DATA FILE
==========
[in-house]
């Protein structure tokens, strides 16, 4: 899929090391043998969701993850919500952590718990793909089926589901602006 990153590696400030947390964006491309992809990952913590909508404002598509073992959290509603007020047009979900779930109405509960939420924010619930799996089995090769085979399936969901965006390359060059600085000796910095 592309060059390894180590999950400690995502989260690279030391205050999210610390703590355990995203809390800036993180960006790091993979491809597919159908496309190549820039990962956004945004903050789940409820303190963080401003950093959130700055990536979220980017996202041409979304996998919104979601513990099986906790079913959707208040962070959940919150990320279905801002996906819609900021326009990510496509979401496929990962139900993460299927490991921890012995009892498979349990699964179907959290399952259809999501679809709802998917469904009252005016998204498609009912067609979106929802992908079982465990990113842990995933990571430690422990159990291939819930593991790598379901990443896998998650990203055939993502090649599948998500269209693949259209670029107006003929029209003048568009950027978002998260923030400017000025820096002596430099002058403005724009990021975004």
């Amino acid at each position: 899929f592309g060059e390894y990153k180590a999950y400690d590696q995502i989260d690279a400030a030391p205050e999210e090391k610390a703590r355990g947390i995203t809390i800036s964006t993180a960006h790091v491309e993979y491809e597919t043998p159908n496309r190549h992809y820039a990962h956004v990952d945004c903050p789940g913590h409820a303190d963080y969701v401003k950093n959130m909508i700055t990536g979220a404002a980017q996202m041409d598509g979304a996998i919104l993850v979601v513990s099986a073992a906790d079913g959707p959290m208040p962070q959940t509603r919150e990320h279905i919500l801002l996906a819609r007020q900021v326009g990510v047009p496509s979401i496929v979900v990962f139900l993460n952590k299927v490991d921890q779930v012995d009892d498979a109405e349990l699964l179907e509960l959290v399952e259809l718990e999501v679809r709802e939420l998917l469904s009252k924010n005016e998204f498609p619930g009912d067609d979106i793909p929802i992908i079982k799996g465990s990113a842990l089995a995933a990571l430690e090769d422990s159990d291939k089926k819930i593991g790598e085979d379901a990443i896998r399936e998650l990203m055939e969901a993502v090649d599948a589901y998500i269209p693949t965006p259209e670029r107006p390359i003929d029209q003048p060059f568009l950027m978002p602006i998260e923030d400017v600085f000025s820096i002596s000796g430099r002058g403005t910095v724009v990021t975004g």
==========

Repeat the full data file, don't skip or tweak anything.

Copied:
[in-house]
């Protein structure tokens, strides 16, 4: 899929090391043998969701993850919500952590718990793909089926589901602006 990153590696400030947390964006491309992809990952913590909508404002598509073992959290509603007020047009979900779930109405509960939420924010619930799996089995090769085979399936969901965006390359060059600085000796910095 592309060059390894180590999950400690995502989260690279030391205050999210610390703590355990995203809390800036993180960006790091993979491809597919159908496309190549820039990962956004945004903050789940409820303190963080401003950093959130700055990536979220980017996202041409979304996998919104979601513990099986906790079913959707208040962070959940919150990320279905801002996906819609900021326009990510496509979401496929990962139900993460299927490991921890012995009892498979349990699964179907959290399952259809999501679809709802998917469904009252005016998204498609009912067609979106929802992908079982465990990113842990995933990571430690422990159990291939819930593991790598379901990443896998998650990203055939993502090649599948998500269209693949259209670029107006003929029209003048568009950027978002998260923030400017000025820096002596430099002058403005724009990021975004």
């Amino acid at each position: 899929f592309g060059e390894y990153k180590a999950y400690d590696q995502i989260d690279a400030a030391p205050e999210e090391k610390a703590r355990g947390i995203t809390i800036s964006t993180a960006h790091v491309e993979y491809e597919t043998p159908n496309r190549h992809y820039a990962h956004v990952d945004c903050p789940g913590h409820a303190d963080y969701v401003k950093n959130m909508i700055t990536g979220a404002a980017q996202m041409d598509g979304a996998i919104l993850v979601v513990s099986a073992a906790d079913g959707p959290m208040p962070q959940t509603r919150e990320h279905i919500l801002l996906a819609r007020q900021v326009g990510v047009p496509s979401i496929v979900v990962f139900l993460n952590k299927v490991d921890q779930v012995d009892d498979a109405e349990l699964l179907e509960l959290v399952e259809l718990e999501v679809r709802e939420l998917l469904s009252k924010n005016e998204f498609p619930g009912d067609d979106i793909p929802i992908i079982k799996g465990s990113a842990l089995a995933a990571l430690e090769d422990s159990d291939k089926k819930i593991g790598e085979d379901a990443i896998r399936e998650l990203m055939e969901a993502v090649d599948a589901y998500i269209p693949t965006p259209e670029r107006p390359i003929d029209q003048p060059f568009l950027m978002p602006i998260e923030d400017v600085f000025s820096i002596s000796g430099r002058g403005t910095v724009v990021t975004g």